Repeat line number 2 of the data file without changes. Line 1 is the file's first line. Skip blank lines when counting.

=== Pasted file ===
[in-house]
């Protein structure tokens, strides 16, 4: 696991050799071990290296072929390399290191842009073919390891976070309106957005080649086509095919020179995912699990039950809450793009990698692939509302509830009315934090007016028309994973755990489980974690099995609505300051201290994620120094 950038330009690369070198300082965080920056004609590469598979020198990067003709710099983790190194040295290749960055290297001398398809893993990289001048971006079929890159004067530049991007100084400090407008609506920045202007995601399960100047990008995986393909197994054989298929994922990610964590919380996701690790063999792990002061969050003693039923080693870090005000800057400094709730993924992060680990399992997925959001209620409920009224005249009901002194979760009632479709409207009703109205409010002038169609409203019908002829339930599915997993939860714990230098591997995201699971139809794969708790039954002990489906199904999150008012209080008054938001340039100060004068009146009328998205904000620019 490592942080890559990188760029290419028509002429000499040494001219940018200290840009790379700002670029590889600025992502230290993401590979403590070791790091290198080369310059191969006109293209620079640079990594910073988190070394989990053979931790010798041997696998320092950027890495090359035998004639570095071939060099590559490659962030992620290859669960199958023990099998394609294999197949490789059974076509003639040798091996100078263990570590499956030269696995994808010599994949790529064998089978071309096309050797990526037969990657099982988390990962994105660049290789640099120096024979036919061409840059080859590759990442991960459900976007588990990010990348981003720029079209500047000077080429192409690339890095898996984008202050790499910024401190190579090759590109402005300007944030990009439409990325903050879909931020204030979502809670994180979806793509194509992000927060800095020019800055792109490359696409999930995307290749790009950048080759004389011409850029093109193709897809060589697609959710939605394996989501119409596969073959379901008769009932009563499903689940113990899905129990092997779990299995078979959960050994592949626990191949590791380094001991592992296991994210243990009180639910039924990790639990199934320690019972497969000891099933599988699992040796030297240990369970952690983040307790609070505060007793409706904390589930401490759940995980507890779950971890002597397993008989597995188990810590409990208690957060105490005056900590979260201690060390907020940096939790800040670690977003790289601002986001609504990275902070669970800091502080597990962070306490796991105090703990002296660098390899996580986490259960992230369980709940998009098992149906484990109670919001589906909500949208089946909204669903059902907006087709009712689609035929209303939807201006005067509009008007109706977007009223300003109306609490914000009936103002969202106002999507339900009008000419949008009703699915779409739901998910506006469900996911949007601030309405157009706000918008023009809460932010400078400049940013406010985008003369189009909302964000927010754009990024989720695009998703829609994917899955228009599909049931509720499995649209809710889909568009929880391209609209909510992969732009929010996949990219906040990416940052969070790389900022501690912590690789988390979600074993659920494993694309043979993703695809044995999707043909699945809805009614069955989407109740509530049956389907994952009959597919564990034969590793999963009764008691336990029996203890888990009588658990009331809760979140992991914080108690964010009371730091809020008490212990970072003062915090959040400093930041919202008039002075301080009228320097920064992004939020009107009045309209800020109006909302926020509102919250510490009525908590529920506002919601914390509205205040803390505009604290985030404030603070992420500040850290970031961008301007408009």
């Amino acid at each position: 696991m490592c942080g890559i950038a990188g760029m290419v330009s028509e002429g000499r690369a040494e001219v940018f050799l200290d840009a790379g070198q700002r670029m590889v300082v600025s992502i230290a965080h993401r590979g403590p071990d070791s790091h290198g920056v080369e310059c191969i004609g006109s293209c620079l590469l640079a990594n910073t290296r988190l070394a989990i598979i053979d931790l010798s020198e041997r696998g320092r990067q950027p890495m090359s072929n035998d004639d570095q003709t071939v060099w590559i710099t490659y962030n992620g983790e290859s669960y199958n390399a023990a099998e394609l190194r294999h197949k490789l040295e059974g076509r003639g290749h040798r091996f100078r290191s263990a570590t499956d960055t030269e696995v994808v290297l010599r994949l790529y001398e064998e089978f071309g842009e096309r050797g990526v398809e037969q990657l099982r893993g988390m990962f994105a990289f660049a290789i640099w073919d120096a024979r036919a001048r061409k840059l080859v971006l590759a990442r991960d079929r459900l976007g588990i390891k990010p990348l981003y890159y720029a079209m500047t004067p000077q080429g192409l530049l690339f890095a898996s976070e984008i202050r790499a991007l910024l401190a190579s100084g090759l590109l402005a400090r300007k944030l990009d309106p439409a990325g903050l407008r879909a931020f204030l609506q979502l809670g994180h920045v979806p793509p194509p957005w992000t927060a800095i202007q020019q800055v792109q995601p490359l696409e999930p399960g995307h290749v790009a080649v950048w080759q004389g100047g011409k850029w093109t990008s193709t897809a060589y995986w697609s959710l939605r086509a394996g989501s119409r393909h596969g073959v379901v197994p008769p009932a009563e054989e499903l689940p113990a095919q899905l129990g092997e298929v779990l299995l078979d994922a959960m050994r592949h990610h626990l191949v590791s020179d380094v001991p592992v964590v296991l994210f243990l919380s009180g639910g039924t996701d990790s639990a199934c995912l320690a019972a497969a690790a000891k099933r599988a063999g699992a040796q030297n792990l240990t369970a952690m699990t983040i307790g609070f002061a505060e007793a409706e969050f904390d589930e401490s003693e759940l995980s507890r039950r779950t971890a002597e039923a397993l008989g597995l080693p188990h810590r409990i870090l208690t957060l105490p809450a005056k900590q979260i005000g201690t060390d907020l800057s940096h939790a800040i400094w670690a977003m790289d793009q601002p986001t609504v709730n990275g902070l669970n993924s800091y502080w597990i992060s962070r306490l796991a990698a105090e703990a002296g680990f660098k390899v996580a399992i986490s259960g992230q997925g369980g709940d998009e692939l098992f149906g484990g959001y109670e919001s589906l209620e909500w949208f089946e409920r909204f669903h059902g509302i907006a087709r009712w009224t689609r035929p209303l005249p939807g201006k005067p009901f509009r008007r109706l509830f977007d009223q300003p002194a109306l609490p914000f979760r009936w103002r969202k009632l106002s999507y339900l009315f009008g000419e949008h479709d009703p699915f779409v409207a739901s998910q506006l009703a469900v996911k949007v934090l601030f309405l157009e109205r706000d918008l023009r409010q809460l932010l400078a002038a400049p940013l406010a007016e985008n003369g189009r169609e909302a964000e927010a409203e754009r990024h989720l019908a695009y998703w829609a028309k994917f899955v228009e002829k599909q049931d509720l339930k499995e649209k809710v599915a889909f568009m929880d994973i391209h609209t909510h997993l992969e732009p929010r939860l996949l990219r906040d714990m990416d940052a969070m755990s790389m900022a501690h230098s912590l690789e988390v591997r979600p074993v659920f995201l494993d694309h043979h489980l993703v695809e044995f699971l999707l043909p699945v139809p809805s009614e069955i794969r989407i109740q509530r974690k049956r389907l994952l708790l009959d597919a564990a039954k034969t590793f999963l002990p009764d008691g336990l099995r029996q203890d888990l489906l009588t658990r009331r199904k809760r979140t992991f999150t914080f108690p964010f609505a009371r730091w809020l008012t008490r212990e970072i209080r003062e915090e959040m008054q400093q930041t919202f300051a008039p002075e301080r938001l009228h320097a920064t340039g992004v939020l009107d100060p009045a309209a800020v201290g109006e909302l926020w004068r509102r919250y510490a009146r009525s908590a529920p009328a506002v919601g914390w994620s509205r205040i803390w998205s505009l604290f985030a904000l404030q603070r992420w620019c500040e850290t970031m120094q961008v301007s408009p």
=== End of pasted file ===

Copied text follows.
């Protein structure tokens, strides 16, 4: 696991050799071990290296072929390399290191842009073919390891976070309106957005080649086509095919020179995912699990039950809450793009990698692939509302509830009315934090007016028309994973755990489980974690099995609505300051201290994620120094 950038330009690369070198300082965080920056004609590469598979020198990067003709710099983790190194040295290749960055290297001398398809893993990289001048971006079929890159004067530049991007100084400090407008609506920045202007995601399960100047990008995986393909197994054989298929994922990610964590919380996701690790063999792990002061969050003693039923080693870090005000800057400094709730993924992060680990399992997925959001209620409920009224005249009901002194979760009632479709409207009703109205409010002038169609409203019908002829339930599915997993939860714990230098591997995201699971139809794969708790039954002990489906199904999150008012209080008054938001340039100060004068009146009328998205904000620019 490592942080890559990188760029290419028509002429000499040494001219940018200290840009790379700002670029590889600025992502230290993401590979403590070791790091290198080369310059191969006109293209620079640079990594910073988190070394989990053979931790010798041997696998320092950027890495090359035998004639570095071939060099590559490659962030992620290859669960199958023990099998394609294999197949490789059974076509003639040798091996100078263990570590499956030269696995994808010599994949790529064998089978071309096309050797990526037969990657099982988390990962994105660049290789640099120096024979036919061409840059080859590759990442991960459900976007588990990010990348981003720029079209500047000077080429192409690339890095898996984008202050790499910024401190190579090759590109402005300007944030990009439409990325903050879909931020204030979502809670994180979806793509194509992000927060800095020019800055792109490359696409999930995307290749790009950048080759004389011409850029093109193709897809060589697609959710939605394996989501119409596969073959379901008769009932009563499903689940113990899905129990092997779990299995078979959960050994592949626990191949590791380094001991592992296991994210243990009180639910039924990790639990199934320690019972497969000891099933599988699992040796030297240990369970952690983040307790609070505060007793409706904390589930401490759940995980507890779950971890002597397993008989597995188990810590409990208690957060105490005056900590979260201690060390907020940096939790800040670690977003790289601002986001609504990275902070669970800091502080597990962070306490796991105090703990002296660098390899996580986490259960992230369980709940998009098992149906484990109670919001589906909500949208089946909204669903059902907006087709009712689609035929209303939807201006005067509009008007109706977007009223300003109306609490914000009936103002969202106002999507339900009008000419949008009703699915779409739901998910506006469900996911949007601030309405157009706000918008023009809460932010400078400049940013406010985008003369189009909302964000927010754009990024989720695009998703829609994917899955228009599909049931509720499995649209809710889909568009929880391209609209909510992969732009929010996949990219906040990416940052969070790389900022501690912590690789988390979600074993659920494993694309043979993703695809044995999707043909699945809805009614069955989407109740509530049956389907994952009959597919564990034969590793999963009764008691336990029996203890888990009588658990009331809760979140992991914080108690964010009371730091809020008490212990970072003062915090959040400093930041919202008039002075301080009228320097920064992004939020009107009045309209800020109006909302926020509102919250510490009525908590529920506002919601914390509205205040803390505009604290985030404030603070992420500040850290970031961008301007408009």